J.S. v. Scarsdale Union Free Sch. Dist.

Decision Date18 November 2011
Docket NumberCase No. 09–CV–9571 (KMK).
Citation826 F.Supp.2d 635,279 Ed. Law Rep. 229
PartiesJ.S. and A.G., individually and on behalf of J.G., a child with a disability, Plaintiffs, v. SCARSDALE UNION FREE SCHOOL DISTRICT, Defendant.
CourtU.S. District Court — Southern District of New York


Jesse C. Cutler, Esq., Skyer, Castro, Foley & Gersten, New York, NY, for Plaintiff.

Stephanie L. Burns, Esq., Keane & Beane, P.C., White Plains, NY, for Defendant.


KENNETH M. KARAS, District Judge:

Plaintiffs, J.S. and A.G. (“Parents” or Plaintiffs), are the parents of J.G., a student who, through January 2008, attended the public schools run by Defendant, the Scarsdale Union Free School District (Defendant or the “District”). This case is an appeal and cross-appeal, brought pursuant to the Individuals with Disabilities Education Act (“IDEA”), 20 U.S.C. § 1400 et seq., of an August 19, 2009 decision of a State Review Officer (“SRO”) denying Plaintiffs' petition for tuition reimbursement for the period of April 4, 2008 through June 30, 2009. The Parents' claim was heard by an Impartial Hearing Officer (“IHO”) who conducted a four-day due process hearing (“the hearing”). Both the IHO and SRO concluded, based on the record developed before the IHO, that while the District failed to provide J.G. with a free appropriate public education (“FAPE”) and the Parents' unilaterally chosen private placement was appropriate, equitable factors barred an award of tuition reimbursement to the Parents. The Parents challenge this determination, while the District's cross-appeal seeks reversal of the findings that it denied J.G. a FAPE and that the Parents' private placement was appropriate. Both Parties have moved for summary judgment. For the reasons stated herein, Plaintiffs' motion for summary judgment is granted in part and denied in part, and Defendant's motion for summary judgment is denied.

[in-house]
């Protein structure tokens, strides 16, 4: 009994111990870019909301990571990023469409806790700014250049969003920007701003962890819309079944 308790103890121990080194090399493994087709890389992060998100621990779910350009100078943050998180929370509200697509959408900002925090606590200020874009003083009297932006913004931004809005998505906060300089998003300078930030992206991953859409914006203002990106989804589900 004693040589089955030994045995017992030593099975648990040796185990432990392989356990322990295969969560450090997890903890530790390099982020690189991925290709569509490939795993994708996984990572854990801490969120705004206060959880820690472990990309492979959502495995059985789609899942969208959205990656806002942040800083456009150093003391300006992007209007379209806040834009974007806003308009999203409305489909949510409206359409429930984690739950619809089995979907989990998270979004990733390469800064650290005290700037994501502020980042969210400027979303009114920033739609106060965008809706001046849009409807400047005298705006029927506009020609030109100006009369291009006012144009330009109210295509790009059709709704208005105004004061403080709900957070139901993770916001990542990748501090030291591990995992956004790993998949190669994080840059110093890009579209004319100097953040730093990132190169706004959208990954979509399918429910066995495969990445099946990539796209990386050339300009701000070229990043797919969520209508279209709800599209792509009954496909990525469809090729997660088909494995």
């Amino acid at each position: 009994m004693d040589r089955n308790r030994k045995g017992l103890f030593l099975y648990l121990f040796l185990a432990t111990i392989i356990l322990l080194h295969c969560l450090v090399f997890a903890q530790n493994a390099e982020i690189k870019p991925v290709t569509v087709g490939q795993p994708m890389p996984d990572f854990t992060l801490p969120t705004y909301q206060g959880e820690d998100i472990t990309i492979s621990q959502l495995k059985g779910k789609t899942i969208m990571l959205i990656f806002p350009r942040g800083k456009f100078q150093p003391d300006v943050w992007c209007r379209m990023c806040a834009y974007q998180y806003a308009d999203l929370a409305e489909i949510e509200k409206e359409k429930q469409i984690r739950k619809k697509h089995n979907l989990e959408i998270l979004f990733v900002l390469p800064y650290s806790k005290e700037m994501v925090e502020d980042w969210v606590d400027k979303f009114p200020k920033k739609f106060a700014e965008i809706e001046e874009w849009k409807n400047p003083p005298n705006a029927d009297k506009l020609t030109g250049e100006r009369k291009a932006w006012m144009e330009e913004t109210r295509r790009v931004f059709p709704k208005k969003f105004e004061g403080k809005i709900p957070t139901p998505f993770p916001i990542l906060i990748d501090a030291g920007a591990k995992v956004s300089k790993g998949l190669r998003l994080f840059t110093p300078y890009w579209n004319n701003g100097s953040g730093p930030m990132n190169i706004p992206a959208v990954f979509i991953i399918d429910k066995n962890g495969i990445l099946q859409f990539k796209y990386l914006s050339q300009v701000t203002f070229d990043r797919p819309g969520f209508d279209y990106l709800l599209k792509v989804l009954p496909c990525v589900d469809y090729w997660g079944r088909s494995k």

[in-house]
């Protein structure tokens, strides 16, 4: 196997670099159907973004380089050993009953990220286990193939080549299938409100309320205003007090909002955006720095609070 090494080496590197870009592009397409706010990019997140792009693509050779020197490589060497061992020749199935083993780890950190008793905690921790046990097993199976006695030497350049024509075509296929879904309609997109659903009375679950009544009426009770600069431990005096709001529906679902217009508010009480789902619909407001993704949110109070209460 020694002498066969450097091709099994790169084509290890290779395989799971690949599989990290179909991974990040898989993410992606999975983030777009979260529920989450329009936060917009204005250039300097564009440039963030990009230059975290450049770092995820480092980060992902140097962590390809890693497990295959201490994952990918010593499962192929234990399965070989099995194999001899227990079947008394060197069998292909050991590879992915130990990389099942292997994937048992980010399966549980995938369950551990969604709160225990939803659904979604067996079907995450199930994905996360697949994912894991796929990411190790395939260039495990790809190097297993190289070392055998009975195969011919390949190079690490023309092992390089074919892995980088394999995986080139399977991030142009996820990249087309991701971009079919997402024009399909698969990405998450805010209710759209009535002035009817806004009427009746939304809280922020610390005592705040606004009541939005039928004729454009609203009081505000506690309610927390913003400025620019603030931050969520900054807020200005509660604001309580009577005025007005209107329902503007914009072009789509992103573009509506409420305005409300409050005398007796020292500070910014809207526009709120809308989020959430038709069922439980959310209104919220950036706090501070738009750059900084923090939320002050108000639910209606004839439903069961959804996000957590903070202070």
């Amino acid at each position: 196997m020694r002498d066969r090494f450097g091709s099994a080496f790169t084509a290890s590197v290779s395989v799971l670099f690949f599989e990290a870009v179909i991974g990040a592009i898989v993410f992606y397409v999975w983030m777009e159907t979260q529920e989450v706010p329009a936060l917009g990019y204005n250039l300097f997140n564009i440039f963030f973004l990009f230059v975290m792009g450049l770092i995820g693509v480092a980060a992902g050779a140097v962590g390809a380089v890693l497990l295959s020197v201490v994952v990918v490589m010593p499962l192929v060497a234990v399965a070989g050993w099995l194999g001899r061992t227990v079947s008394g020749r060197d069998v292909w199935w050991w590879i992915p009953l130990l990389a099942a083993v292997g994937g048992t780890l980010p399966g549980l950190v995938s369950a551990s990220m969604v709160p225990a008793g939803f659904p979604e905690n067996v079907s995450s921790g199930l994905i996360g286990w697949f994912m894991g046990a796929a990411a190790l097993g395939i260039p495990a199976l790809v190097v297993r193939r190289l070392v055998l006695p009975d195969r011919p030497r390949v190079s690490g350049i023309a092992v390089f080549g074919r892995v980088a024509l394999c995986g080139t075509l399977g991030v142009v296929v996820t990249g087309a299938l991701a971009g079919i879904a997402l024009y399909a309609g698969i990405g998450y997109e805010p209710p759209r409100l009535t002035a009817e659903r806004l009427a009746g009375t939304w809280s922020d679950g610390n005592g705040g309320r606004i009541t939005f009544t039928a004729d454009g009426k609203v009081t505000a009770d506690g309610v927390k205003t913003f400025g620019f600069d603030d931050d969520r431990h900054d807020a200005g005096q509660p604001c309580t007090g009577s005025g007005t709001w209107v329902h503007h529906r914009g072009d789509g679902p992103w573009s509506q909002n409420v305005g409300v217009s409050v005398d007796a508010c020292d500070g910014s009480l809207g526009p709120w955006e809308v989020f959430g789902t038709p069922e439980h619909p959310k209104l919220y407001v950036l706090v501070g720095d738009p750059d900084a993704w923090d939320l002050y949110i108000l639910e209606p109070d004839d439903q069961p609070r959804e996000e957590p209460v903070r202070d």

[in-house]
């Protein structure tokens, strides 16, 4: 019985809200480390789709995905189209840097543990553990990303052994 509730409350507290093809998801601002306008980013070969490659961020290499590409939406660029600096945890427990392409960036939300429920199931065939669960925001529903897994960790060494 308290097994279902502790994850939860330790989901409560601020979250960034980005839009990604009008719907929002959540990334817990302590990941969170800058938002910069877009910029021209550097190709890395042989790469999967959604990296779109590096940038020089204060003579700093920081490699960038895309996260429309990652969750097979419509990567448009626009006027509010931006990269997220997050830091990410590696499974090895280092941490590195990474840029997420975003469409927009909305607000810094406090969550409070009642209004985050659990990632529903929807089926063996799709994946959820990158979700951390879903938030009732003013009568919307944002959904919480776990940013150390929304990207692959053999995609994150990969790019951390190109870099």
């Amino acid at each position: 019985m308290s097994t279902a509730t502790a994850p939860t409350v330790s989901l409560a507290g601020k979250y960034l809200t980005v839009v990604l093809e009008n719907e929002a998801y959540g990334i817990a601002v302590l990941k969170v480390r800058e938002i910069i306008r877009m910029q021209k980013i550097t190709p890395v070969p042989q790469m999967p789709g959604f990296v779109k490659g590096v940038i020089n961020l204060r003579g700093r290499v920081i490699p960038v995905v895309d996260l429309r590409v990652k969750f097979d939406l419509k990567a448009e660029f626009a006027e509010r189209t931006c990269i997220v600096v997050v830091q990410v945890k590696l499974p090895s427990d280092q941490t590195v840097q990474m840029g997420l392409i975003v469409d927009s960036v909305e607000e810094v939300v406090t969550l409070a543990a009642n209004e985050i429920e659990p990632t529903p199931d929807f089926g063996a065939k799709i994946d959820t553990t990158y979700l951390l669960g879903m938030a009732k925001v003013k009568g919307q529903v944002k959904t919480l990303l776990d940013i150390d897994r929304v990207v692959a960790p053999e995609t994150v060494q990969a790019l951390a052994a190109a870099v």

I. Background

The Court has reviewed the full contents of the Administrative Record provided by the Parties. The following facts are drawn from the Parties' Local Rule 56.1 statements, transcripts of the testimony heard by the IHO, and exhibits introduced at the hearing. Although the Parents' claim for tuition reimbursement covers only the costs of J.G.'s private placement from April 4, 2008 through June 30, 2009 (Compl. ¶ 53(e)), a full discussion of J.G.'s educational history prior to the 20072008 school year is necessary.

A. The 20052006 School Year: J.G.'s Freshman Year at Scarsdale High School

J.G., now twenty years old, attended the Scarsdale public schools from kindergarten through January of her eleventh grade year, in the 20072008 school year. (Transcript of Due Process Hearing (“Tr.”) 697 (testimony of A.G., J.G.'s father).) In 2005, J.G. entered Scarsdale High School. (Def.'s Statement of Undisputed Facts Pursuant to L.R. 56.1 (“Def.'s 56.1”) ¶ 14; District Exhibit (“DX”) 32.) 1 Up until high school, J.G. had generally excelled academically (and indeed appeared somewhat more advanced than some of her peers), and, according to information provided by the Parents, J.G. had presented no major problems in her educational or social development. (DX 8, at 1 (Educational History of J.G. dated Apr. 13, 2008); DX 11, at 2 (Neuropsychological Evaluation of J.G. by Fern Leventhal, Ph.D.); Parents' Exhibit (“PX”) C, at 9 (Application for Admission to Montana Academy dated Feb. 16, 2008).) On paper, J.G. did fairly well academically during her freshman year at Scarsdale, earning an A-grade in Art, B+ grades in English, World History, and Biology, a B in Physical Education, and B-grades in Honors Math and Latin. (DX 16 (Scarsdale Senior High School Transcript generated Mar. 11, 2008).) 2 At the end of the year, J.G. earned a 93 on the Living Environment Regents Exam. ( Id.) Below the surface, however, J.G. began to have difficulties in school in her freshman year. J.G. began Scarsdale High School with an ambitious schedule, having “insisted,” against her Parents' wishes, on taking Latin as well as Honors Spanish, and having switched from “Advanced” to Honors Math approximately one month into the school year. (Tr. 702–03 (testimony of A.G.).) 3 According to A.G., J.G. quickly became overwhelmed by the work and “struggled” through the year, but she did “hold [ ] her own.” ( Id. at 704–05.) J.G. had no trouble getting to school on time that year. ( Id. at 709.)

J.G. also displayed some signs of emotional difficulties during her freshman year. In the spring of that year, J.G., who had played softball through the eighth grade, tried out for the junior varsity softball team, but was rejected. ( Id. at 705.) J.G. was “devastated” and told her Parents that she “wanted to kill herself.” ( Id.) The next day, J.G. said that her comment was an overreaction. ( Id.) Nonetheless, A.G. called the head of the athletic department and informed him of J.G.'s comments, and J.G. was subsequently let on the team, along with all the other students who had tried out but not made the team. ( Id. at 707.) A.G. also referred at the hearing to J.G. seeing “someone at the school” following this episode, but the hearing record is unclear on this point. ( Id. at 705–07.)